Last Sunday, after a particularly wild out of town weekend with family and friends, a small group of us convened for brunch before going our separate ways. I looked at the menu, and while the chilaquiles softly called to me, I opted for my standby: huevos rancheros. But when the food came out I was consumed with regret. I should have ordered the friggen chilaquiles.
Ugly words, and seemingly unavoidable. Every choice entails a trade-off, right? But a recent study shows that those unpleasant feelings of regret ease as we get older. That indeed, what age takes away in collagen and hangover resilience, it gives back in the form of a certain kind of contentment.
From Scientific American:
The latest research suggests that young people tend to fixate on their regrets, whereas older adults generally learn not to waste time wallowing in remorse about past circumstances they cannot change. A new study demonstrates that these cognitive differences manifest themselves in brain scans and physiological responses, revealing that, unlike healthy adults, both depressed adults and young people treat missed opportunities and genuine losses as equally regretful events -- even if they were not directly responsible. Taming such ruefulness appears to be crucial to emotional stability and happiness in old age, and related therapies could help with depression. For the young, however, a little regret might be useful, motivating them to learn from their mistakes.
The study in question was led by Stefanie Brassen and her colleagues at the University Medical Center Hamburg-Eppendorf in Germany. It involved a simple gambling video game, played from within the comfortable confines of an MRI machine. On the screen, participants saw a row of eight unopened boxes that they could open one at a time, from left to right -- and were told that seven of the boxes would contain gold, and one would contain a devil, who would steal whatever gold had been amassed. Devilish! Participants could quit at any time, but once they did, the contents of all the remaining boxes would be revealed -- so they'd get a good look at what they missed out on.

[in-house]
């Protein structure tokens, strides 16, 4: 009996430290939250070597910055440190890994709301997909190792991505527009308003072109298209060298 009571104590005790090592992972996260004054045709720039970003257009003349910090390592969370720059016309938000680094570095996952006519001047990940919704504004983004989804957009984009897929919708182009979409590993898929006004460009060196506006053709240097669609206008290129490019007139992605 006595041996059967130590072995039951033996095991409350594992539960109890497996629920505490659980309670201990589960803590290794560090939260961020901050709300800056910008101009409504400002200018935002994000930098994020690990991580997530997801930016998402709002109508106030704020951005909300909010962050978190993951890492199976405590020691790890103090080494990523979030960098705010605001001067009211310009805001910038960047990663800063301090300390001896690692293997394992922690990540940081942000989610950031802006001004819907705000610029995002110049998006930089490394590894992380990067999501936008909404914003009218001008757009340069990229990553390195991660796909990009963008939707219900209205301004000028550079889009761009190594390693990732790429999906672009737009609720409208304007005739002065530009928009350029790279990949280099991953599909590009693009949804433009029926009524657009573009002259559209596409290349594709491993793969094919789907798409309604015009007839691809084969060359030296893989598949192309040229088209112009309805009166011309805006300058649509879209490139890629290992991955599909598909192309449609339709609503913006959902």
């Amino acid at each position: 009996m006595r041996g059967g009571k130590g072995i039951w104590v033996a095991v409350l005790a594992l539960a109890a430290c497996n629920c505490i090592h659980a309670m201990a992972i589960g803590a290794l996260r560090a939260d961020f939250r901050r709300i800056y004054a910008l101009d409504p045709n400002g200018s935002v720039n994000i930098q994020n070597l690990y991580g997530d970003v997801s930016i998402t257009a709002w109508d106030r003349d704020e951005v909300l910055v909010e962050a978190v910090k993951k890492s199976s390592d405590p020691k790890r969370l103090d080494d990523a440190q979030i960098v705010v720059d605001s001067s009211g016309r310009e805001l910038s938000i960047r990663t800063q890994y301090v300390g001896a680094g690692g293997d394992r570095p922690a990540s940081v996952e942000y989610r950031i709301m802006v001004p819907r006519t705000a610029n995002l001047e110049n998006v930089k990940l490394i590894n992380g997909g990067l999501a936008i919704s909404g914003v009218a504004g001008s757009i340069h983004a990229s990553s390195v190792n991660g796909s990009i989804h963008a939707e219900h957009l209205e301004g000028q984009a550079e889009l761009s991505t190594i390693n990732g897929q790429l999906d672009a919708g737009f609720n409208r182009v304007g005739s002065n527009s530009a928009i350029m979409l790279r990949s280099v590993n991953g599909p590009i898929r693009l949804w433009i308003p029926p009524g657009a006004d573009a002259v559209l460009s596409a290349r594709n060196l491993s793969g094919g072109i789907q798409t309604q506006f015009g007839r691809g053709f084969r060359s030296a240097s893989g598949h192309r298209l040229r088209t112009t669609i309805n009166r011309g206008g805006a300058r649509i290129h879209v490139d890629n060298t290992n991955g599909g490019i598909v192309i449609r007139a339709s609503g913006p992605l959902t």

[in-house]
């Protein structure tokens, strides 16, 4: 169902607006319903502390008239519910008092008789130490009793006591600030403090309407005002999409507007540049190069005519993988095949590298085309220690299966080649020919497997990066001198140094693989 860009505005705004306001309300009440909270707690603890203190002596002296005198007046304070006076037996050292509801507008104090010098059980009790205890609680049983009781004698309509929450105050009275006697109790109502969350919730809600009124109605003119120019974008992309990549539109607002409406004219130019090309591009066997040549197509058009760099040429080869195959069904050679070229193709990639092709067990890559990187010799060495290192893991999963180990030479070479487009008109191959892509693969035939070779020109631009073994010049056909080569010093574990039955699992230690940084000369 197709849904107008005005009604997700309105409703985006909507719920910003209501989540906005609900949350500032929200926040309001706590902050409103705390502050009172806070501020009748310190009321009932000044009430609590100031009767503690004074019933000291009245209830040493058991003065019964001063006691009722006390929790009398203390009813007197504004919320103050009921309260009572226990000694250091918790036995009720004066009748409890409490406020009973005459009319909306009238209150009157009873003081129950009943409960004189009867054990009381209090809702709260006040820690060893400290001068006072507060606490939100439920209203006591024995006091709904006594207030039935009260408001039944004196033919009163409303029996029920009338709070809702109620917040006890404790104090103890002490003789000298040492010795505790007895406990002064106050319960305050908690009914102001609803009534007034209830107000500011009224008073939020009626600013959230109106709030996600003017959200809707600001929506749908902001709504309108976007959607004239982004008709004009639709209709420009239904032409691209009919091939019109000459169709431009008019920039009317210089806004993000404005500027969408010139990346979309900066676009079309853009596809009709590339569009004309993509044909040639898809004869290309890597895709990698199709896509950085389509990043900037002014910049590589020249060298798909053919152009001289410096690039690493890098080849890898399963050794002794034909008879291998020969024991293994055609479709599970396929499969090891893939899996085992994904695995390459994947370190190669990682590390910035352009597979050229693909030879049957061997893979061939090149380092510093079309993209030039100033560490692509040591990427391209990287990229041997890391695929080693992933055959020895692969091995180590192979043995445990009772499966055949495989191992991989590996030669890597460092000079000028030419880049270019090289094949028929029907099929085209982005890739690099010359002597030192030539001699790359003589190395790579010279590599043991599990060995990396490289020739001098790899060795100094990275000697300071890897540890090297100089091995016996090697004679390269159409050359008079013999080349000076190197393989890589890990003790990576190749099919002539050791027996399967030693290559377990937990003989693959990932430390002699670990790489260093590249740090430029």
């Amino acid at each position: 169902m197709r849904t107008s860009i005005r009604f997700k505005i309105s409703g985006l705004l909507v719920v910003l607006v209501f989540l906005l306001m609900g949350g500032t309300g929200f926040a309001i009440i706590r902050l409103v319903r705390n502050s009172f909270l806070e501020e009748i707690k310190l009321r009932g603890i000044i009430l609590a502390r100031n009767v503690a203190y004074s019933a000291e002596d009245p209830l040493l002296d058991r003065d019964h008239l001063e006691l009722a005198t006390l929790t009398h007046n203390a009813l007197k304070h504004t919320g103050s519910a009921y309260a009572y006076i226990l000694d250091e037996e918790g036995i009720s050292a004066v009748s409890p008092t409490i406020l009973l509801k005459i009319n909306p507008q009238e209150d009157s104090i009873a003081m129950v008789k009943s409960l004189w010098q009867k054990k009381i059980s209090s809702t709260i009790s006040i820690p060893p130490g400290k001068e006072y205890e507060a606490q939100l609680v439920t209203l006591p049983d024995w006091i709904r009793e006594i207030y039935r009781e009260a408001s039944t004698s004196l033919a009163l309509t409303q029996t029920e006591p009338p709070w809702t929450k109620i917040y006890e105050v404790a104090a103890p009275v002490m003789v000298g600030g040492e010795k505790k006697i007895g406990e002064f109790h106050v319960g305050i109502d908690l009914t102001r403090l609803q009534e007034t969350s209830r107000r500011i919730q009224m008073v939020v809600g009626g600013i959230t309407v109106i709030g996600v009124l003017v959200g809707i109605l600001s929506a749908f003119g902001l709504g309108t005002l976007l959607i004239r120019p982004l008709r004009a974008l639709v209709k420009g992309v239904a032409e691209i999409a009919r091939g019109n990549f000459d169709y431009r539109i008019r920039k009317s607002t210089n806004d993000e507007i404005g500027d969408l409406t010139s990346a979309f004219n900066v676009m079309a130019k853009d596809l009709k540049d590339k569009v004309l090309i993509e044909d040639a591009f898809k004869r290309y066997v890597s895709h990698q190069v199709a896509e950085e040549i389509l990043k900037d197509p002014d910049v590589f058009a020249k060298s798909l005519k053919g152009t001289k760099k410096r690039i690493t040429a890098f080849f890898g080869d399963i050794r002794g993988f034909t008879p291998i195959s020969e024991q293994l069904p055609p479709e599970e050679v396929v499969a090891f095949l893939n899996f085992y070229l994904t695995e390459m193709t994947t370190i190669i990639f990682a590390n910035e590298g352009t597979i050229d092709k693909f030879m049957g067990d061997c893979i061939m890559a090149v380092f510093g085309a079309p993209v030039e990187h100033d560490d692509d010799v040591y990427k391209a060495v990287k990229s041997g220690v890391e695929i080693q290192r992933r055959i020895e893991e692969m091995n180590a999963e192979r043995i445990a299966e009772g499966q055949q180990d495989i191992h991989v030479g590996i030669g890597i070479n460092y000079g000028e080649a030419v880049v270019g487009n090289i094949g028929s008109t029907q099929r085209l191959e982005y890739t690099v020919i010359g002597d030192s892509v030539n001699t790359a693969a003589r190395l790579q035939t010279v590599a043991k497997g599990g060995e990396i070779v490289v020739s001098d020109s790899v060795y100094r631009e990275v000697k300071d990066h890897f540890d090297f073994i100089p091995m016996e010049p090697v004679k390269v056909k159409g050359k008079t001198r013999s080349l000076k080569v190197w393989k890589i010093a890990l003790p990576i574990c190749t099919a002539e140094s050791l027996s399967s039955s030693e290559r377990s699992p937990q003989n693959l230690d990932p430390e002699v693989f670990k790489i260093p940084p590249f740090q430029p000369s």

And the brain scans showed that -- if you'll allow me to paraphrase -- realizing they'd bugged out before collecting all of the gold there was to be had only bothered the young adults and the depressed older adults. The healthy older adults' brains showed hardly any change. In other words, healthy adults don't moon over the road not traveled the way their younger counterparts do.
Regret is a huge topic in our book, because it's so inextricably tied to making choices, and taking chances. We fear being left with regrets almost as much as we fear failure. Because that feeling is just so awful -- the wondering about what we're missing out on gnaws, and the gnawing saps the joy out of whatever it is we are doing, you know, instead of that thing we're not. But, it seems that, as is the case with failure, perhaps there's a bright side to regret: it, too, can be a teacher.
Brassen further proposes that disengaging from regret is a protective strategy that kicks in sometime in old age, preventing the elderly -- who do not have as much time or opportunity to make amends -- from needlessly feeling sorry about things they cannot realistically change. In contrast, young people have their whole lives ahead of them -- plenty of time to repeat their mistakes if they do not learn from them.
Wrosch says he thinks about regret similarly: 'If someone in their 70s regrets that they never had the education or job they wanted, there's no going back to change life circumstances. But if a similar regret happens to someone in their early 20s, they can use that information to turn their life around.'
Kind of a sad spin on what's really going on with the, um, more mature among us, but also, I suppose, reassuring: our trusty brains will shield us from the dark feelings of regret once it's too late to make changes. Which might also mean this: if you're actively feeling regret, perhaps it's possible that it's not too late yet.
Bring on the friggen chilaquiles.